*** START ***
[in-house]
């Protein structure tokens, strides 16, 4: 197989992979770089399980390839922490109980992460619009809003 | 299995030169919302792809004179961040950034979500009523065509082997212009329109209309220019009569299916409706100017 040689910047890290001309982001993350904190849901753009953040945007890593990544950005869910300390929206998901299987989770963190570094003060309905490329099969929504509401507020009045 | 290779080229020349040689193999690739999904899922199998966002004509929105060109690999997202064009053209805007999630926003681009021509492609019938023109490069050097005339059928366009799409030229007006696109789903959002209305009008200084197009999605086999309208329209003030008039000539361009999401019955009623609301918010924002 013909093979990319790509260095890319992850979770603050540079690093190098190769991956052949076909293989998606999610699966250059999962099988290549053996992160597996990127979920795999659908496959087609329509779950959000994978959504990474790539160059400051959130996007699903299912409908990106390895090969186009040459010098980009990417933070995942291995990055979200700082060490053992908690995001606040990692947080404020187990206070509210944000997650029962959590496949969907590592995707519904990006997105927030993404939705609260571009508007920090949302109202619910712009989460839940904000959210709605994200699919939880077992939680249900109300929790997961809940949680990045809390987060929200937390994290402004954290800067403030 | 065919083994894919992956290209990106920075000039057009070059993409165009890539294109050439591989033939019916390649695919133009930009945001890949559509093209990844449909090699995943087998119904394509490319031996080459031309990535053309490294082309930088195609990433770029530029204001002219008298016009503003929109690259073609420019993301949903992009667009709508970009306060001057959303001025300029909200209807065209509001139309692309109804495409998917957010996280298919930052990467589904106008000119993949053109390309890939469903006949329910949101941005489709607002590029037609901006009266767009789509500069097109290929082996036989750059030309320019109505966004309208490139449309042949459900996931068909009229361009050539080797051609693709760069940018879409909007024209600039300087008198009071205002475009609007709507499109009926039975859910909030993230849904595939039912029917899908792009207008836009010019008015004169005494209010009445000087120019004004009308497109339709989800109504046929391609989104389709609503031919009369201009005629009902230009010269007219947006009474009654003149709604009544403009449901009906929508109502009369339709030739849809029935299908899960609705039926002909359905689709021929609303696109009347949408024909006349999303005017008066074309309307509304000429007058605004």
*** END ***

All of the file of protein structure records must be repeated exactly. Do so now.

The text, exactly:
[in-house]
């Protein structure tokens, strides 16, 4: 197989992979770089399980390839922490109980992460619009809003 | 299995030169919302792809004179961040950034979500009523065509082997212009329109209309220019009569299916409706100017 040689910047890290001309982001993350904190849901753009953040945007890593990544950005869910300390929206998901299987989770963190570094003060309905490329099969929504509401507020009045 | 290779080229020349040689193999690739999904899922199998966002004509929105060109690999997202064009053209805007999630926003681009021509492609019938023109490069050097005339059928366009799409030229007006696109789903959002209305009008200084197009999605086999309208329209003030008039000539361009999401019955009623609301918010924002 013909093979990319790509260095890319992850979770603050540079690093190098190769991956052949076909293989998606999610699966250059999962099988290549053996992160597996990127979920795999659908496959087609329509779950959000994978959504990474790539160059400051959130996007699903299912409908990106390895090969186009040459010098980009990417933070995942291995990055979200700082060490053992908690995001606040990692947080404020187990206070509210944000997650029962959590496949969907590592995707519904990006997105927030993404939705609260571009508007920090949302109202619910712009989460839940904000959210709605994200699919939880077992939680249900109300929790997961809940949680990045809390987060929200937390994290402004954290800067403030 | 065919083994894919992956290209990106920075000039057009070059993409165009890539294109050439591989033939019916390649695919133009930009945001890949559509093209990844449909090699995943087998119904394509490319031996080459031309990535053309490294082309930088195609990433770029530029204001002219008298016009503003929109690259073609420019993301949903992009667009709508970009306060001057959303001025300029909200209807065209509001139309692309109804495409998917957010996280298919930052990467589904106008000119993949053109390309890939469903006949329910949101941005489709607002590029037609901006009266767009789509500069097109290929082996036989750059030309320019109505966004309208490139449309042949459900996931068909009229361009050539080797051609693709760069940018879409909007024209600039300087008198009071205002475009609007709507499109009926039975859910909030993230849904595939039912029917899908792009207008836009010019008015004169005494209010009445000087120019004004009308497109339709989800109504046929391609989104389709609503031919009369201009005629009902230009010269007219947006009474009654003149709604009544403009449901009906929508109502009369339709030739849809029935299908899960609705039926002909359905689709021929609303696109009347949408024909006349999303005017008066074309309307509304000429007058605004």